Above: A trailer loaded with a D-5 dozer rolled over on the Cougar Creek Fire in Idaho August 10, 2018. Incident Management Team photo.
(Updated at 8:55 a.m. PDT September 6, 2018)
A trailer loaded with a Caterpillar D-5H dozer rolled over while it was being relocated on the Cougar Creek Fire about 26 miles west of Chelan, Washington. A Peterbilt dump truck was pulling the triple-axle transport trailer as it travelled downhill on USFS Road 5700 near Pine Flats Campground.
About halfway down the grade the driver said the brakes failed on both the truck and the trailer. As the speed increased on the curvy one-lane road the driver attempted to slow down by driving off the edge of the road in soft dirt. After negotiating several curves the trailer climbed up a bank causing it to tip over onto its side. The truck and the trailer came to a stop on the road.
The report we saw did not indicate that the truck rolled over, but it had damage to the front end, bumper, headlights, and the rear trailer hitch. On the trailer the hitch was damaged and three tires were punctured. There was some damage to the dozer but the driver was not injured.
The preliminary report suggested to prevent similar accidents drivers should use lower gears and slower speeds when driving downhill to reduce overheating the brakes.
The accident occurred at 4:10 p.m. on August 10. We have an unconfirmed report that approximately 200 contractors and agency personnel were trapped due to the blocked road and had to remain without logistical support overnight at a drop point which did not qualify as a safety zone. When the Rapid Lesson Sharing team arrived the next day at least some of the personnel refused to speak to them about the incident.
(This article was revised to clarify that the incident occurred on the Cougar Creek Fire, rather than the Cougar Fire.)
Two fire vehicles fighting the North Eden Wildfire were destroyed August 17 by wind-driven flames. A heavy engine from Woodruff Fire Department and a light engine from the State Division of Forestry Fire & State Lands responded to the fire’s west flank.
One engine experienced a mechanical problem and as both crews tried to make the vehicle mobile again flames quickly moved toward the scene cutting off their escape route. The group of three firefighters was forced to leave the vehicles and escape into the black. No injuries were reported.
Above: Kari Greer, wildfire photographer, at a reception for the opening of her exhibit at the University of Montana May 21, 2018.
Tuesday we had an opportunity to interview Kari Greer about her “Facing the Inferno” exhibit of wildfire photography. It is on display for three days, May 21-23, during the Fire Continuum Conference at the University of Montana in Missoula in the University Center, room 227.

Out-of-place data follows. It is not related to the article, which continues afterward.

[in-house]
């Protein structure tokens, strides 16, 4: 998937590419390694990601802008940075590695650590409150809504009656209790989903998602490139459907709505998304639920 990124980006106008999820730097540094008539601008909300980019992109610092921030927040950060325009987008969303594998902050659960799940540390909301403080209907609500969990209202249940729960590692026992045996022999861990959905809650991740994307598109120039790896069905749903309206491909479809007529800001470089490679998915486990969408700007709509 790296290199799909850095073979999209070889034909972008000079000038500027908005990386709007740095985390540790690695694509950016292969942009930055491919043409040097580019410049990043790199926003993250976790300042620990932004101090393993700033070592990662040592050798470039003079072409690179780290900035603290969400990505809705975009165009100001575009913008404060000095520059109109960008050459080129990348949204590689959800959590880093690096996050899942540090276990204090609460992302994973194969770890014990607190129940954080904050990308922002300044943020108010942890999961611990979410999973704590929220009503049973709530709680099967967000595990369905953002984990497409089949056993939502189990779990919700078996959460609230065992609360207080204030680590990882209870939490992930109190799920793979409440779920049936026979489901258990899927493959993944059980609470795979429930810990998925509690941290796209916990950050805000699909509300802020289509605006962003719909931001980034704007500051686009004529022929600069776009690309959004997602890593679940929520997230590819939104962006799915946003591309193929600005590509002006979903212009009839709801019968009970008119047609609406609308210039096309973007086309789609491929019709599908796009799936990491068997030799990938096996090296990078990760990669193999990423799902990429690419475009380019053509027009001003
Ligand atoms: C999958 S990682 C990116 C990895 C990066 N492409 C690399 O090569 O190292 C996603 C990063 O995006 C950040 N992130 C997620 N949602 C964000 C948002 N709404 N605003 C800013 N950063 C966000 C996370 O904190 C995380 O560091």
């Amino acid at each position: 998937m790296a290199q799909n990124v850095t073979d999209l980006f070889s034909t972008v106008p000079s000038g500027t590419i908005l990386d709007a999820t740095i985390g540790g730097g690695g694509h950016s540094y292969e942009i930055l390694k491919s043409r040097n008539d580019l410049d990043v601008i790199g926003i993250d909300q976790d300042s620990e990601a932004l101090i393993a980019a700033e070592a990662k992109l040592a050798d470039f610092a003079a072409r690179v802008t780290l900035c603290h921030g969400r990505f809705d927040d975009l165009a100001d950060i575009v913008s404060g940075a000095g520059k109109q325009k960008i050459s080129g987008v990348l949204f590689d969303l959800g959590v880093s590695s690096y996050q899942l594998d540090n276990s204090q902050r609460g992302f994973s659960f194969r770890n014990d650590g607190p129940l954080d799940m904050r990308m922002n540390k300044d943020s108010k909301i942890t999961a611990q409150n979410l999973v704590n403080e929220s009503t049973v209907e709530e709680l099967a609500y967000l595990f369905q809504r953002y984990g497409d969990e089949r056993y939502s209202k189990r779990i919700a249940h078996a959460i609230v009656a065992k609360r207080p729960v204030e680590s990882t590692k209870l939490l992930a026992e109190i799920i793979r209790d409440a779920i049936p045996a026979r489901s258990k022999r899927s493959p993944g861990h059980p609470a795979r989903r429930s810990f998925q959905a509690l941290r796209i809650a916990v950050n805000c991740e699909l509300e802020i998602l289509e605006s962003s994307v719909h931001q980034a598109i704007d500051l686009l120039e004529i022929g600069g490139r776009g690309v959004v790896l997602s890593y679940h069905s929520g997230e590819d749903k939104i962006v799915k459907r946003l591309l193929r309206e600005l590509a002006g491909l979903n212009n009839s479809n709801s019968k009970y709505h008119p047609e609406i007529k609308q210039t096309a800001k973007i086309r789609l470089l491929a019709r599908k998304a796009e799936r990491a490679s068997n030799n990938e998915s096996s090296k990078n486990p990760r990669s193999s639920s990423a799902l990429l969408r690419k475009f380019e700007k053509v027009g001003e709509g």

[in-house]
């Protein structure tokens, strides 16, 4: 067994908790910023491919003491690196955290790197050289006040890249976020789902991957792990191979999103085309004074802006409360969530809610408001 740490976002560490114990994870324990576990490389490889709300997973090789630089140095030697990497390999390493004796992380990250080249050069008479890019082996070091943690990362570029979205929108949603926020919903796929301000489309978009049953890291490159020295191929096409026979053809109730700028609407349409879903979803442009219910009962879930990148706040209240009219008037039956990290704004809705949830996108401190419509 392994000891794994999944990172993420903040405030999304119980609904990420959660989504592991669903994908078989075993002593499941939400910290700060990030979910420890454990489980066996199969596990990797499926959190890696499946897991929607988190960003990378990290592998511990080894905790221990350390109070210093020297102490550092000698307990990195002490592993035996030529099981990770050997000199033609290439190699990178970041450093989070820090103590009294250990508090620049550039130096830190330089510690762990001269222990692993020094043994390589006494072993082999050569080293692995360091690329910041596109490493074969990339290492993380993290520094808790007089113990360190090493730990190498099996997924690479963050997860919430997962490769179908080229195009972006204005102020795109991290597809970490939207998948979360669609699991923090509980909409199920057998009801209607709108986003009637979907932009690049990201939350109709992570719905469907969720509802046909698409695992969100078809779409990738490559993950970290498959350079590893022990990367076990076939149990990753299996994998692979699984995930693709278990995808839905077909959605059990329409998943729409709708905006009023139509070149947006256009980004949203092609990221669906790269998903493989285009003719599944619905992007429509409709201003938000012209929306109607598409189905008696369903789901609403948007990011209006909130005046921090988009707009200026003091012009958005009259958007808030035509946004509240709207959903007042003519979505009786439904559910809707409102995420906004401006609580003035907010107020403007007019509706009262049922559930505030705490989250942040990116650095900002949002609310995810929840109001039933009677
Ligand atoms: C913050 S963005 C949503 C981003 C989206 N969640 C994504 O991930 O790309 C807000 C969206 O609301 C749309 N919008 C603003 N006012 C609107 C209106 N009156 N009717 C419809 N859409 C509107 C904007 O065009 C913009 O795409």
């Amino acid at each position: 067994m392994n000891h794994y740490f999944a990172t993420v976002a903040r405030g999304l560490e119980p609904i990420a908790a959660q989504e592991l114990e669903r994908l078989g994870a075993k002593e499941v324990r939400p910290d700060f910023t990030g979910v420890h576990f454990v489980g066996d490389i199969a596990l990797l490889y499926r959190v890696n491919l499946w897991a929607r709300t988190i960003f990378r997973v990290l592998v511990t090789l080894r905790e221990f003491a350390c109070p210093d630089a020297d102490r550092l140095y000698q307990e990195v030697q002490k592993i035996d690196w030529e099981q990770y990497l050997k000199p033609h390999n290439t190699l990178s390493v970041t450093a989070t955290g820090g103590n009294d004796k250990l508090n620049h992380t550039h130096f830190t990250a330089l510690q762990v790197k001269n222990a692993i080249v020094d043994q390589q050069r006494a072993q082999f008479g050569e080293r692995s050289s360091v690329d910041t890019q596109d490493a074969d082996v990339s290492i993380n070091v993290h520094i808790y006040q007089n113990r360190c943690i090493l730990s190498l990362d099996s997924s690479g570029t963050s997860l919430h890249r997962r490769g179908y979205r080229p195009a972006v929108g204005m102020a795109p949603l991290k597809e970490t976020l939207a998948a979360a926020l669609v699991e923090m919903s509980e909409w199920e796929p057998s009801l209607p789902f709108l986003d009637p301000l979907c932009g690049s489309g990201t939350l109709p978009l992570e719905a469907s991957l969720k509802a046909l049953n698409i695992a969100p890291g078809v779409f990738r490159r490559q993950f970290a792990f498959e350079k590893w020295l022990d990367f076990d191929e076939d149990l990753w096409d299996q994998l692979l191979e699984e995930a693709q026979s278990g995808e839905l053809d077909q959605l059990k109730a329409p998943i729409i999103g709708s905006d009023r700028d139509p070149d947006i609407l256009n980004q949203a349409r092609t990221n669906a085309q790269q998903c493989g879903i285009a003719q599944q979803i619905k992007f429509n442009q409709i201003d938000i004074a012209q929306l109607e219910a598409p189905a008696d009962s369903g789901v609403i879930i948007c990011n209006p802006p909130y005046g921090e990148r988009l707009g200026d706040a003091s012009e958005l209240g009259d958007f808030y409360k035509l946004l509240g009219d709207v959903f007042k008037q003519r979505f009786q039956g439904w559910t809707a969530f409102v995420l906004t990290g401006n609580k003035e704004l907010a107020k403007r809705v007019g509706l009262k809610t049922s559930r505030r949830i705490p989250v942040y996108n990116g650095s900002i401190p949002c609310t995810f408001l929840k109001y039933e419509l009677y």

The photos in the exhibit are borrowed from the main venue showing her photography which was at the Prichard Art Gallery on the campus of the University of Idaho until April 14, 2018.
Kari is a very well respected and skilled wildland fire photographer who has specialized in the field for years.
The BLM fuel breaks are initially created by using herbicides
Above: screenshot from the BLM video showing a fuel break.
(Originally published at 10 a.m. MST December 2, 2017)
The Bureau of Land Management produced this video that explains their philosophy of creating fuel breaks in Idaho by using herbicides followed by planting fire resistant vegetation such as “Stabilizer” Siberian wheatgrass. The 2017 Centennial Fire west of Twin Falls would have grown much larger, they claim, had it not stopped at a fuel break 275 feet wide.
Today there are 71 large uncontained wildfires in the United States.
Above: the red and orange dots on the map represent heat on wildfires detected by a satellite in the 24 hours before 7:30 a.m. MDT September 11, 2017. Heat found before that is not shown.
(Originally published at 7:45 a.m. MDT September 11, 2017)
In spite of the hurricanes impacting the southeast United States, the wildfires in the Cascade Range and the Northern Rockies persevere in Montana, Idaho, Oregon, Washington, and Northern California.
Off and on over the last week they have slowed as clouds and even some scattered very light showers passed over the areas, but the National Interagency Fire Center reported today there are 71 active large fires, 32 that are being suppressed and 39 that are being suppressed only where needed to protect property.
So far this year 8.2 million acres have burned in the United States, which is 46 percent higher than the 5.6 million average to this date.
The weather for Monday and Tuesday could be conducive to fire growth, especially in Northwest Montana where a Red Flag Warning is in effect Monday. But Wednesday through Saturday will bring a chance of rain to Idaho and Western Montana, while the forecast for Northern California, Oregon, and Washington looks dry this week.
(Originally published at 6:36 p.m. MDT September 7, 2017.)
These maps show heat that was detected by a satellite on wildfires in the northwestern United States during the 24-hour period ending at 6 p.m. Thursday September 7, 2017. We did not include heat from the 6 days previous to the last 24 hours.
If there was heat found, it means the fires are still active, however some of it could be from proactive burning by firefighters to secure the area between firelines and the edge of the fires.